Another Argument Against Lock-Step Teacher Salary Guides

There are many arguments against the way we back-load teacher compensation, i.e., awarding small annual salary increases to newer teachers while granting comparatively large salary increases to long-serving teachers. Years on the job becomes a proxy for classroom effectiveness. Extra graduate credits lead to higher pay, despite the lack of any correlation with student outcomes.  Lock-step annual salary increases, negotiated between school boards and local union leaders and codified in “salary guides,” penalize younger teachers and don’t reflect the relatively new career mobility of  younger professionals.

For example, according to the  2012-2015 contract between the Montgomery Township Public Schools Board of Education and the Montgomery Education Association  (Middlesex County), teachers in their first five years of employment receive annual salary increases of about $1,000 per year. But, starting with the 19th of employment, teachers receive annual raises of about $3,000. (See pages 31-32 of the contract.)

And at Cherry Hill Public Schools (Camden County),  teachers in their first few years of employment receive annual salary increases of only about $200 per year, while teachers with more years under their belts receive annual salary increases of as much as $6,000. (See pages 61-62 of the contract.)

Here’s a different lens to view the way we use longevity as the sole  method for salary increases. A new paper by Marguerite Roza and Jessica Jonovski of Georgetown University analyzes the impact of back-loaded  teacher compensation systems on the state pension obligations in California, Illinois, and New Jersey.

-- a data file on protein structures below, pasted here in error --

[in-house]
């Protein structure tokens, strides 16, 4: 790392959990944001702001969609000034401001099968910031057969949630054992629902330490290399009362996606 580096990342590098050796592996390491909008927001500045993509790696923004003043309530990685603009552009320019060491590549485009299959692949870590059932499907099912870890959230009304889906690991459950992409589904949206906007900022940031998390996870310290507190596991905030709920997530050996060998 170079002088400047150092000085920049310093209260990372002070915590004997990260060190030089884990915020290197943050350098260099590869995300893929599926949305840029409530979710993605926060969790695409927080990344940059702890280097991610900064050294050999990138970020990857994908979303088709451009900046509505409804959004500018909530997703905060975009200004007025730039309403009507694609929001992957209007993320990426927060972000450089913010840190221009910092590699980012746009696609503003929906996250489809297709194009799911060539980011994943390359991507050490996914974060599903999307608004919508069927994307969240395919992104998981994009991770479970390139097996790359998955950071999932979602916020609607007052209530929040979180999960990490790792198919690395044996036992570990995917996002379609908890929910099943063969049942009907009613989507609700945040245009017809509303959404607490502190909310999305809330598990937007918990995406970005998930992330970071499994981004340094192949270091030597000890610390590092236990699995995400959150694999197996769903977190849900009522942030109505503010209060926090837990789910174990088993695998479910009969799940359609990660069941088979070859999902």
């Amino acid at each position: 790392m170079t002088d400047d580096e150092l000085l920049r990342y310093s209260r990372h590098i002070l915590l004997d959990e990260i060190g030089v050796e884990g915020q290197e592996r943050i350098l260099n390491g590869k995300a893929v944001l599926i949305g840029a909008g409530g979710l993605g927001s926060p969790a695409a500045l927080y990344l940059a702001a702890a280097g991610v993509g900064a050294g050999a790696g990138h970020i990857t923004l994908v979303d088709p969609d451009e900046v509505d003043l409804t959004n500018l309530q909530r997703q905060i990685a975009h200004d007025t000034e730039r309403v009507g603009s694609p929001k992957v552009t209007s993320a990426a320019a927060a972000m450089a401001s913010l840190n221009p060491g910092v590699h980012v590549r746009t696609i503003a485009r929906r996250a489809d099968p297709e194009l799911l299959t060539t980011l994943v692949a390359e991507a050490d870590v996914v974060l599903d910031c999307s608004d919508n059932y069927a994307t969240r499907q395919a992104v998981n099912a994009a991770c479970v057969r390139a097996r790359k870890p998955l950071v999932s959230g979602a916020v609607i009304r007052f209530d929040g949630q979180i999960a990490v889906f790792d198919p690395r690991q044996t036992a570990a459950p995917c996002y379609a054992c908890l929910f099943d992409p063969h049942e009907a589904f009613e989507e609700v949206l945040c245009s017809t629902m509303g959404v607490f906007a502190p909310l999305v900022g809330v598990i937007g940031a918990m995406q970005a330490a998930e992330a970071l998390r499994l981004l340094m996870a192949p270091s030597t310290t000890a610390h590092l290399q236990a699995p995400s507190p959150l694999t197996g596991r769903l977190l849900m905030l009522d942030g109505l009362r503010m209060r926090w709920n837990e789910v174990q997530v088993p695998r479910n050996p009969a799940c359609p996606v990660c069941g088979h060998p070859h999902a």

From “How Late-Career Raises Drive Teacher-Pension Debt”:
{O]n average, every dollar awarded to a late-term teacher’s final average salary triggers $10 to $16 of new obligations in present day dollars. When a district gives, say, a $3,000 raise in the final years of teaching, that $3,000 extra salary drives up the pension debt by $30,000 or more.  
These late-career raises thus have enormous consequences for a state’s overall pension debt. States worried about pension debt ought to be scrutinizing the pay raises awarded to nearly retiring teachers. But in fact, most seem wholly unaware of the connection. Instead, many states are focusing on other, often politically sensitive or less effective mechanisms to tackle their pension obligations. Since 2008, 40 states have raised employer contribution rates, and 27 have raised teacher contributions… 
While state policymakers burn through political goodwill to make these tough changes with only a modest impact on liabilities, in many states, school districts continue to operate at cross-purposes. Districts award disproportionately large raises to their most senior teachers, driving up the pension bill, yet states appear unaware of the effects. This paper clarifies the relationship between those late-career raises and pension obligations for states and makes suggestions for how policymakers can work together to better manage their pension debt. 
According to the paper, every $1 awarded in annual late-career salary increases triggers $9.66 in New Jersey’s pension obligations.

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